Hyundai-Uber exhibition at tech conferences CES 2020

Throwback to the Hyundai-Uber exhibition at CES 2020, when tech conferences weren’t too held back by covid fears (IMG/Yugong Luo/Shutterstock)

Tech conferences face more pull-outs over Omicron fears

Update (24 December 2021): A day after this article came out, more big tech names have suspended all on-site activity at CES 2022. They include Google, Lenovo, and Waymo, the self-driving vehicle unit of Alphabet (parent company of Google).

US chipmaker Intel told AFP that after consulting with health officials, it “will move to a digital-first, live experience, with minimal on-site staff” to reduce risk.

Omicron is now the dominant variant of Covid-19 cases in the US, making up 73% of all cases in the US, a 479% increase (12.6%) from the previous week, reported NPR.

As of yesterday, it accounts for 90% of cases in certain states in the US, reported CNBC.


As the world prepared to return to normal, so did major in-person tech conferences — until the new Covid-19 Omicron variant started upending plans.

As nations increasingly report higher numbers of Omicron-infected persons daily, some governments are starting to suspend quarantine-free travel and push for higher vaccination rates.

In the US, Omicron cases have been rapidly rising, prompting several major tech companies to cancel or limit their attendance at the 2022 Consumer Electronics Show (CES) — the tech industry’s annual mass-gathering in Las Vegas. 

The popular four-day conference, which had planned for a grand return next month, is still scheduled to start January 5, with the press getting an early peek two days before.

But on Tuesday, a number of major tech firms such as Facebook parent company Meta, Amazon, T-Mobile, and Twitter canceled their appearances. Google told AFP that it is  “closely monitoring the situation” and would announce any update regarding its CES plans.

Electric vehicle automaker General Motors, however, has opted to remain at the tech conference, with plans to reveal its new EV model, the Chevrolet Silverado pickup truck.

The company had, in January, pledged to exclusively offer electric vehicles by 2035 and end production of combustion-engine ones. 

Tech publications including CNET, The Verge, and TechCrunch also confirmed that reporters would not be sent to cover the event, adding to suspicions that CES might have to be delayed or canceled.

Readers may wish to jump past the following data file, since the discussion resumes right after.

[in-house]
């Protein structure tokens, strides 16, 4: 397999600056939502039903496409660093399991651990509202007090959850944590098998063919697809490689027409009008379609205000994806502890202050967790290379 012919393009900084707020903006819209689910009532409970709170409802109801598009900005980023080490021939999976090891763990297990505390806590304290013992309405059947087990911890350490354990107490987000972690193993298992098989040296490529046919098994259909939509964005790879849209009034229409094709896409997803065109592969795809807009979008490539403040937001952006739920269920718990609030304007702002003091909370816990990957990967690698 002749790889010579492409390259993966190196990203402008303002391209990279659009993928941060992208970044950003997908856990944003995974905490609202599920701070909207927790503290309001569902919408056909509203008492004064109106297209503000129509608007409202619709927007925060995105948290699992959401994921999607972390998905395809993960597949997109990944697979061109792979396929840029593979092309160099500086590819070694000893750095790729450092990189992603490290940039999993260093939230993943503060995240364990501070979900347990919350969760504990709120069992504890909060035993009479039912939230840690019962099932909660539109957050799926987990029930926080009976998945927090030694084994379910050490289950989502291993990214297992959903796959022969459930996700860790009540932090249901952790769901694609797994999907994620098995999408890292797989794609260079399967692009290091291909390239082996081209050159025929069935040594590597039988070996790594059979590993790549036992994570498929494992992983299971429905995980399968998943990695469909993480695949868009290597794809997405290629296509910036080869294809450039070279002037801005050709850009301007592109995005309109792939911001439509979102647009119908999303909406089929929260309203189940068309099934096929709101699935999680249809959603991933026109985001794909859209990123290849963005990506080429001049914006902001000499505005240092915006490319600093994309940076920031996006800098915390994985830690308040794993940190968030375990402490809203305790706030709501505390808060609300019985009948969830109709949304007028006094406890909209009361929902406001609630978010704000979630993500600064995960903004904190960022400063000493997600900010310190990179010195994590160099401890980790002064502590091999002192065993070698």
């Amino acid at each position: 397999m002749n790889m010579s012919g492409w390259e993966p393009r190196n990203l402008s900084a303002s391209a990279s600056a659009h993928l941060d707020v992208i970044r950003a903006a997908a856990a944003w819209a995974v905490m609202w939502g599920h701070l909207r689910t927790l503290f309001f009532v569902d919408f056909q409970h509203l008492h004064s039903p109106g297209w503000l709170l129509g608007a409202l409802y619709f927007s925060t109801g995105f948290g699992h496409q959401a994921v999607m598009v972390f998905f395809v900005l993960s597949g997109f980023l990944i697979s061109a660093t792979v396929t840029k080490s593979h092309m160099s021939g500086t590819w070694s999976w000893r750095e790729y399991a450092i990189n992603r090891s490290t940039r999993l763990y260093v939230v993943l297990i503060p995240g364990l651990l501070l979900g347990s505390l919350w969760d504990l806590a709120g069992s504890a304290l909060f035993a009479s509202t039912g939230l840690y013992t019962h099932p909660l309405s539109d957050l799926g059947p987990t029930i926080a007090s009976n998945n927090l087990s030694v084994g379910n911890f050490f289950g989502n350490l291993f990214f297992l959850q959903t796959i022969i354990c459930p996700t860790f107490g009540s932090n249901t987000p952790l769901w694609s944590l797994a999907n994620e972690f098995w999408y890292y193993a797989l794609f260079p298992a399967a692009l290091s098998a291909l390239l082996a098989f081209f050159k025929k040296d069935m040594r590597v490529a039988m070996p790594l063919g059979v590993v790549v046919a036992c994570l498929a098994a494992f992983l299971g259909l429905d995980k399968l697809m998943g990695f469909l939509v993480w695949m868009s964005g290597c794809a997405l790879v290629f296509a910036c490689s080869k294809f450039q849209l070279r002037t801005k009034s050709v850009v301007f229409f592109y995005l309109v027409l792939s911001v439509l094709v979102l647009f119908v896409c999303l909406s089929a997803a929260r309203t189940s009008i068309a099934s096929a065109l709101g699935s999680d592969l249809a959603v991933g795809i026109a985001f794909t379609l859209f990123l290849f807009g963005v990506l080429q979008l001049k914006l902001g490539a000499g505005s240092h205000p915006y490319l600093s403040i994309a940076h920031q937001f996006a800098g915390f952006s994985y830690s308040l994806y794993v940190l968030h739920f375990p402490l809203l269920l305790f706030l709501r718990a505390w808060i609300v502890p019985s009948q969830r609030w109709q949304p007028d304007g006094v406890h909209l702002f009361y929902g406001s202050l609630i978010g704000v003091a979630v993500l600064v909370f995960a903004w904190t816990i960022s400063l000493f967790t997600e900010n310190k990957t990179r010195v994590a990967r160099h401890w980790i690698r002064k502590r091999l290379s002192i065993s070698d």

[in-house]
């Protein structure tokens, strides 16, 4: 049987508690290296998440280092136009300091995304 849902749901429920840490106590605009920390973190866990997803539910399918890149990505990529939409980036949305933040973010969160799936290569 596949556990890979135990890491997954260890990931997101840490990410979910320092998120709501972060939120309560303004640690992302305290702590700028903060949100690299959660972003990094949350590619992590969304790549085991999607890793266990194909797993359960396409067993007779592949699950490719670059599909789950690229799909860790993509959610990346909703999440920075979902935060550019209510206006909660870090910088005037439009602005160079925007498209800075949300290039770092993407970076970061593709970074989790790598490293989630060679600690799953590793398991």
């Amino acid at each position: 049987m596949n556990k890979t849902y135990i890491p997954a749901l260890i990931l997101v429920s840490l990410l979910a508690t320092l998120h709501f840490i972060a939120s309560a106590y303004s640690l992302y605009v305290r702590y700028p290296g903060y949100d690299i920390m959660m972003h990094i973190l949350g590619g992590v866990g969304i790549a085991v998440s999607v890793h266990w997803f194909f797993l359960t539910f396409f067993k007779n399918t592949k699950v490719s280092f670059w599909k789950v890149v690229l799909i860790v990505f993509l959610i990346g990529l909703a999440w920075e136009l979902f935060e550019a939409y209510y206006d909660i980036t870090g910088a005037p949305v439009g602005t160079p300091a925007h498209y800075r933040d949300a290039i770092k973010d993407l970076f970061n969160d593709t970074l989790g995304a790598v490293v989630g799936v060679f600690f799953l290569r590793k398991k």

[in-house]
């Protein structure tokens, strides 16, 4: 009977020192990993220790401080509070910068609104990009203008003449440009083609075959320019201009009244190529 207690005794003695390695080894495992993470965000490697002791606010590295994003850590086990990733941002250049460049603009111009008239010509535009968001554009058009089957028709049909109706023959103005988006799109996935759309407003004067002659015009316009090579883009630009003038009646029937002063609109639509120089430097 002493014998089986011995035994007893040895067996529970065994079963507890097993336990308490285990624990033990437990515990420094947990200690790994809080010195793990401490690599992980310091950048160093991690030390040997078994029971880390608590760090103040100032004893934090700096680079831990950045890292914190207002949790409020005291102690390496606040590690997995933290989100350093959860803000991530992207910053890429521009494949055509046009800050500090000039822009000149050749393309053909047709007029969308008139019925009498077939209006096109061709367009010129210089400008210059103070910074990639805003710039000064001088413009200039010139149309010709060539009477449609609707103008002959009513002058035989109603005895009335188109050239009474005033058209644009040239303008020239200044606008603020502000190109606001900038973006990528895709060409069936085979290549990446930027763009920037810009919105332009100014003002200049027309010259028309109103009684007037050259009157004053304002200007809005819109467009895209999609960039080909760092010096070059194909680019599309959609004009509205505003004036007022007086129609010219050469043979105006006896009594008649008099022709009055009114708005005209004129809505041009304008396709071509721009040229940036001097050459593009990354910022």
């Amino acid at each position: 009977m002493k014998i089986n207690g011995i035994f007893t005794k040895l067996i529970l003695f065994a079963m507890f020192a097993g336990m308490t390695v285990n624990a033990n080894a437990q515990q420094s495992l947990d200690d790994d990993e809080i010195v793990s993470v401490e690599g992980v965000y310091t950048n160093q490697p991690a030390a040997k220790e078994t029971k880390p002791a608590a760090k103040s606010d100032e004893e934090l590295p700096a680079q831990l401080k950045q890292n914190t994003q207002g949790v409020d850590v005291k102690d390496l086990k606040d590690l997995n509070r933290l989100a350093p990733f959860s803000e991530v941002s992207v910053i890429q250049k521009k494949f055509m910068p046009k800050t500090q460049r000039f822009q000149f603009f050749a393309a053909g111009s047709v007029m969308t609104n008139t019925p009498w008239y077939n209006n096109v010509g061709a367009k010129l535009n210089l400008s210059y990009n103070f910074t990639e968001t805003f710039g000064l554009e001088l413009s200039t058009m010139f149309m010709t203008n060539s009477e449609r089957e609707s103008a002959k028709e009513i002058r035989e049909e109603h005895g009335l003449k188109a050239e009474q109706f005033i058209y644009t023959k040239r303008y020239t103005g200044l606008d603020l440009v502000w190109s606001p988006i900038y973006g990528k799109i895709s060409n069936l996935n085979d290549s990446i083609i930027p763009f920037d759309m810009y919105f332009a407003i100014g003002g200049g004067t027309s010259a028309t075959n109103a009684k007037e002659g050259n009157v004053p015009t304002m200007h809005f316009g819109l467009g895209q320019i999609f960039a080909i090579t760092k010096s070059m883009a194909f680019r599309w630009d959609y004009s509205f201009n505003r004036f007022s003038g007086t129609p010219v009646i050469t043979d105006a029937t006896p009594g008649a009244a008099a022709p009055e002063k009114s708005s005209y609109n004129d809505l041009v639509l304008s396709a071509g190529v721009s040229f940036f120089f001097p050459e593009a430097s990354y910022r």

Asian tech conferences disrupted too

Over in Asia, the annual RISE Conference scheduled to take place in Hong Kong in March 2022 has been canceled, with organizers planning for a 2023 return. 

In a fresh blow to an international business hub that has embraced China’s “zero-Covid” strategy, organizers of the tech conference chose to postpone because “uncertainties brought about by the pandemic have continued”.

According to AFP, the move came after organizers flip-flopped on their choice of venue, announcing last December that it would ditch Hong Kong for Malaysia before reversing that decision nine months later.

RISE initially said moving to Kuala Lumpur would expand the organizer’s presence into Southeast Asia.

But as Malaysia faced a fresh surge of Covid-19 cases in the middle of this year, the company behind the event said it was “no longer feasible” to run it in the country.

RISE’s evolving relationship with Hong Kong has drawn attention at a time when major tech firms fret over Beijing’s crackdown on dissent in the financial hub.

Hong Kong has long enjoyed greater online freedoms than mainland China, which deploys the world’s most sophisticated internet censorship network. 

But a national security law imposed on Hong Kong by Beijing last year has given authorities new controls including internet takedown powers.

RISE has previously stated that its choice of venues had nothing to do with Hong Kong politics.

With additional reporting by Agence France-Presse